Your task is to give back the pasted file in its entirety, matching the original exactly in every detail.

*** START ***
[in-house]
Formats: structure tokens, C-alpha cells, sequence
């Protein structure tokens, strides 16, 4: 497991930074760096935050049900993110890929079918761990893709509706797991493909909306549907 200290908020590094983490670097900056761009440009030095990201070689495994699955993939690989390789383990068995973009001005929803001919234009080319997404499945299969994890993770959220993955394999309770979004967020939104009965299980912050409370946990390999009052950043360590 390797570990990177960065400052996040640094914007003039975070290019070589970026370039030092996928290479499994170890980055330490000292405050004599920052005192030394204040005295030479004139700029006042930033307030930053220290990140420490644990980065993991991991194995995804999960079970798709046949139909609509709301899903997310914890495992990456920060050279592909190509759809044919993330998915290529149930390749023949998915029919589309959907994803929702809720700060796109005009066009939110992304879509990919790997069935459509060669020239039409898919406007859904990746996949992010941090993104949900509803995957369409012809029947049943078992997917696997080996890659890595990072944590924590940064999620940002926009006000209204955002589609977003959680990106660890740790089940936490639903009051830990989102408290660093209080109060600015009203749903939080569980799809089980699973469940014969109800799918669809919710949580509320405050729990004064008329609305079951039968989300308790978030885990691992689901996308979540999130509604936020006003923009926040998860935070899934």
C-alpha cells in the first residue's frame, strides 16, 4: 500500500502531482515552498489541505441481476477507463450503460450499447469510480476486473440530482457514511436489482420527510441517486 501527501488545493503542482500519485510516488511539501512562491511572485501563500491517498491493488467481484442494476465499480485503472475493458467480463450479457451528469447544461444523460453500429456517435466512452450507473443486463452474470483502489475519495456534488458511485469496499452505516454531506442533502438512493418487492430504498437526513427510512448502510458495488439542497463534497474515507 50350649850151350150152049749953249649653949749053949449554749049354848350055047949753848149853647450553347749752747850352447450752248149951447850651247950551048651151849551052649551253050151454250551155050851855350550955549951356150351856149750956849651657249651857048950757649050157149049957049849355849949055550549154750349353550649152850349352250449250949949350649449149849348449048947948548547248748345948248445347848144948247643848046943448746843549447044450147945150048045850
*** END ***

[in-house]
Formats: structure tokens, C-alpha cells, sequence
């Protein structure tokens, strides 16, 4: 497991930074760096935050049900993110890929079918761990893709509706797991493909909306549907 200290908020590094983490670097900056761009440009030095990201070689495994699955993939690989390789383990068995973009001005929803001919234009080319997404499945299969994890993770959220993955394999309770979004967020939104009965299980912050409370946990390999009052950043360590 390797570990990177960065400052996040640094914007003039975070290019070589970026370039030092996928290479499994170890980055330490000292405050004599920052005192030394204040005295030479004139700029006042930033307030930053220290990140420490644990980065993991991991194995995804999960079970798709046949139909609509709301899903997310914890495992990456920060050279592909190509759809044919993330998915290529149930390749023949998915029919589309959907994803929702809720700060796109005009066009939110992304879509990919790997069935459509060669020239039409898919406007859904990746996949992010941090993104949900509803995957369409012809029947049943078992997917696997080996890659890595990072944590924590940064999620940002926009006000209204955002589609977003959680990106660890740790089940936490639903009051830990989102408290660093209080109060600015009203749903939080569980799809089980699973469940014969109800799918669809919710949580509320405050729990004064008329609305079951039968989300308790978030885990691992689901996308979540999130509604936020006003923009926040998860935070899934």
C-alpha cells in the first residue's frame, strides 16, 4: 500500500502531482515552498489541505441481476477507463450503460450499447469510480476486473440530482457514511436489482420527510441517486 501527501488545493503542482500519485510516488511539501512562491511572485501563500491517498491493488467481484442494476465499480485503472475493458467480463450479457451528469447544461444523460453500429456517435466512452450507473443486463452474470483502489475519495456534488458511485469496499452505516454531506442533502438512493418487492430504498437526513427510512448502510458495488439542497463534497474515507 50350649850151350150152049749953249649653949749053949449554749049354848350055047949753848149853647450553347749752747850352447450752248149951447850651247950551048651151849551052649551253050151454250551155050851855350550955549951356150351856149750956849651657249651857048950757649050157149049957049849355849949055550549154750349353550649152850349352250449250949949350649449149849348449048947948548547248748345948248445347848144948247643848046943448746843549447044450147945150048045850